Original URL path: http://www.businessspectator.com.au/article/2013/2/28/cleantech/terry-mccrann-please-check-your-facts (2014-01-13)
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  • Marking the milestones of 2013
    systems in spite of government withdrawal of support Also as reported yesterday 2 Australia has just reached 2 million installed solar systems photovoltaics plus solar and heat pump water heaters Last year was the moment of harsh truth for the solar PV sector as it was when feed in tariffs that gave any premium over the wholesale electricity price were completely wound up In addition the solar PV sector would have to make do with a government rebate of just one small scale renewable energy certificate or STC per megawatt hour of power generation down from two the prior year three the year before and five the year before that The Queensland premium feed in tariff kept things going strong in the first part of the year but that came to a close midway through the year Sure enough sales have dropped substantially since then but the industry managed to surpass the government target of about 850 megawatts While installed capacity was down by about 15 per cent on 2012 it was slightly better than 2011 For an industry built around an assumption of double digit sales growth a 15 per cent decline was tough But to add such an amount of capacity in one year is a big deal for anyone in the Australian electricity market let alone the solar sector The last time we saw that kind of coal capacity installed was back in 2007 with the 750 MW Kogan Creek power plant In February of 2013 I predicted 3 the solar PV party was over but 850 MW for the year far exceeded my grave expectations It is a huge amount better than anyone would have imagined a few years ago given the precipitous drop off in the level of government support Helping cushion the blow of declining feed in tariffs were robust prices for STCs These got very close to the 40 price cap and have tended to remain above 38 over the year Macarthur marks a big milestone in wind as SA hits 30 per cent renewables Australia s biggest wind farm and also large in global terms AGL s 420 MW Macarthur farm was fully commissioned in April Its scale provides a visual testament to the fact that wind power has arrived as a serious source of power in this country More important than its visual scale is that it also produced plenty of electrons pumping out nearly 1000 gigawatt hours of power last year or equivalent to the power consumption of 190 000 households an awful lot more than what tabloid columnist Terry McCrann suggested 4 In addition to Macarthur Musselroe in Tasmania finally became reality after being on then off and then on again over the years And Mount Mercer in Victoria was also commissioned Thanks largely to just these three projects wind generated electricity was up 43 per cent on the prior year Also worthy of mention is that a number of wind farms were under construction over 2013 It wasn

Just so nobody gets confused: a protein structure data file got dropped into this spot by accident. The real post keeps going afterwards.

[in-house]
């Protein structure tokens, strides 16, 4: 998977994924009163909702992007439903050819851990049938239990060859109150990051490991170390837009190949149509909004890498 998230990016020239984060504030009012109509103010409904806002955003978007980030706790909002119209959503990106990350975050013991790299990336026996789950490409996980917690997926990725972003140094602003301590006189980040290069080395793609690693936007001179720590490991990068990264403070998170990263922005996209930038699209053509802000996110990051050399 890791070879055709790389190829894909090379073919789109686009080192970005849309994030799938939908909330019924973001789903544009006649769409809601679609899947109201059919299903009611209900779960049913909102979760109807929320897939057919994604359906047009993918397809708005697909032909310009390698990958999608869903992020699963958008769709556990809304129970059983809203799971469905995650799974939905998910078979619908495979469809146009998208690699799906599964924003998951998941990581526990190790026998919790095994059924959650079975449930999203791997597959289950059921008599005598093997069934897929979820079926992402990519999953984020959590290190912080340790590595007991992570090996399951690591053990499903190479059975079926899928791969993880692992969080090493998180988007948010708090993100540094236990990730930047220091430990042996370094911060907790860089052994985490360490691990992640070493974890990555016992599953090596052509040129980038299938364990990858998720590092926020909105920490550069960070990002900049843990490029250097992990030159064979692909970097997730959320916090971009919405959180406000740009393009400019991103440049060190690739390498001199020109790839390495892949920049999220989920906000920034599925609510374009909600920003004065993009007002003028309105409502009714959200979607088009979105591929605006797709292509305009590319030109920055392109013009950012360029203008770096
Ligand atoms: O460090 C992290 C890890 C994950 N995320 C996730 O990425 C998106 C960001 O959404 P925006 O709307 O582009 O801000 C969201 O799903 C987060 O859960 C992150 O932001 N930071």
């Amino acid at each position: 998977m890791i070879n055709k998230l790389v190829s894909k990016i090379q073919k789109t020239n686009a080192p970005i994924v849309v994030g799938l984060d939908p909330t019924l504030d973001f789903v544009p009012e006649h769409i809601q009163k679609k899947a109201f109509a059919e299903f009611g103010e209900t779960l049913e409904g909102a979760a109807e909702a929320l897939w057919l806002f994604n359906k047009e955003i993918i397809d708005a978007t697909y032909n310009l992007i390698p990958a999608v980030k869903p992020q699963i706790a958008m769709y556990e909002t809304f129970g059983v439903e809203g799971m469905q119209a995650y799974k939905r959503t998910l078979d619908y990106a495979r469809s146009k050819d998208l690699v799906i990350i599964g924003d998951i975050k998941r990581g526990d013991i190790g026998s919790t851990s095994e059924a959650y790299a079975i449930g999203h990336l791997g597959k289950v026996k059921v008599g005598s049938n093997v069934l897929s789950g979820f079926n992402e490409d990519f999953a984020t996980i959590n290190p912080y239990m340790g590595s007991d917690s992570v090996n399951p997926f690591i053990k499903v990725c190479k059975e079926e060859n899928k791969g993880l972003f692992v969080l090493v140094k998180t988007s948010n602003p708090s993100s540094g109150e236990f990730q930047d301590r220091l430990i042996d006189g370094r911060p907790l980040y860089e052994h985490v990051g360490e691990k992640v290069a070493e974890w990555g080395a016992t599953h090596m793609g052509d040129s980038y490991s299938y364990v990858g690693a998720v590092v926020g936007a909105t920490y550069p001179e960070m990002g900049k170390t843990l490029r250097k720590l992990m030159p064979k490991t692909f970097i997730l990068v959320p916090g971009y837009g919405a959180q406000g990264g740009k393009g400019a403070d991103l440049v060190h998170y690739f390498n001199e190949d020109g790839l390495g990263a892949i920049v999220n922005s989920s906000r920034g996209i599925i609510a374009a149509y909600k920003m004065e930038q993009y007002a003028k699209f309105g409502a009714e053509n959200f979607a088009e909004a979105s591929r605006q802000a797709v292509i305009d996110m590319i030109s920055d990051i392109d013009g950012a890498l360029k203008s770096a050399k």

Original URL path: http://www.businessspectator.com.au/print/765696 (2014-01-13)
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  • Marking the milestones of 2013 | Business Spectator